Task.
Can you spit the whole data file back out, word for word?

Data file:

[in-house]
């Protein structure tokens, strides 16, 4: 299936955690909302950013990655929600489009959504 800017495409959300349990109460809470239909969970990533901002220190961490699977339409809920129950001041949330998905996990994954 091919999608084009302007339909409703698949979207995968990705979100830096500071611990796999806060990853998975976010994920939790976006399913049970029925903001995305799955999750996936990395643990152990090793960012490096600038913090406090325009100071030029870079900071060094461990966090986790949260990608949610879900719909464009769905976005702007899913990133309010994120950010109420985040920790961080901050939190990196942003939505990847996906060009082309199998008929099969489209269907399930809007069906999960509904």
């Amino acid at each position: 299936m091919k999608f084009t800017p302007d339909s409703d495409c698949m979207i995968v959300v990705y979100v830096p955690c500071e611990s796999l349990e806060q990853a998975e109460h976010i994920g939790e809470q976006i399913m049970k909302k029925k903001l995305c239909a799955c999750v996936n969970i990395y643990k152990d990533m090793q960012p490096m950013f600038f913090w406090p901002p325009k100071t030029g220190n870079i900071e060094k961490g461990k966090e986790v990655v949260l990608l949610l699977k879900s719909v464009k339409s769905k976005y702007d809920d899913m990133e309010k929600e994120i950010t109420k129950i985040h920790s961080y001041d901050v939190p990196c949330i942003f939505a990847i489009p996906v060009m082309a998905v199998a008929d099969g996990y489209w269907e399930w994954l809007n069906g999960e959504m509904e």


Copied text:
[in-house]
């Protein structure tokens, strides 16, 4: 299936955690909302950013990655929600489009959504 800017495409959300349990109460809470239909969970990533901002220190961490699977339409809920129950001041949330998905996990994954 091919999608084009302007339909409703698949979207995968990705979100830096500071611990796999806060990853998975976010994920939790976006399913049970029925903001995305799955999750996936990395643990152990090793960012490096600038913090406090325009100071030029870079900071060094461990966090986790949260990608949610879900719909464009769905976005702007899913990133309010994120950010109420985040920790961080901050939190990196942003939505990847996906060009082309199998008929099969489209269907399930809007069906999960509904």
């Amino acid at each position: 299936m091919k999608f084009t800017p302007d339909s409703d495409c698949m979207i995968v959300v990705y979100v830096p955690c500071e611990s796999l349990e806060q990853a998975e109460h976010i994920g939790e809470q976006i399913m049970k909302k029925k903001l995305c239909a799955c999750v996936n969970i990395y643990k152990d990533m090793q960012p490096m950013f600038f913090w406090p901002p325009k100071t030029g220190n870079i900071e060094k961490g461990k966090e986790v990655v949260l990608l949610l699977k879900s719909v464009k339409s769905k976005y702007d809920d899913m990133e309010k929600e994120i950010t109420k129950i985040h920790s961080y001041d901050v939190p990196c949330i942003f939505a990847i489009p996906v060009m082309a998905v199998a008929d099969g996990y489209w269907e399930w994954l809007n069906g999960e959504m509904e």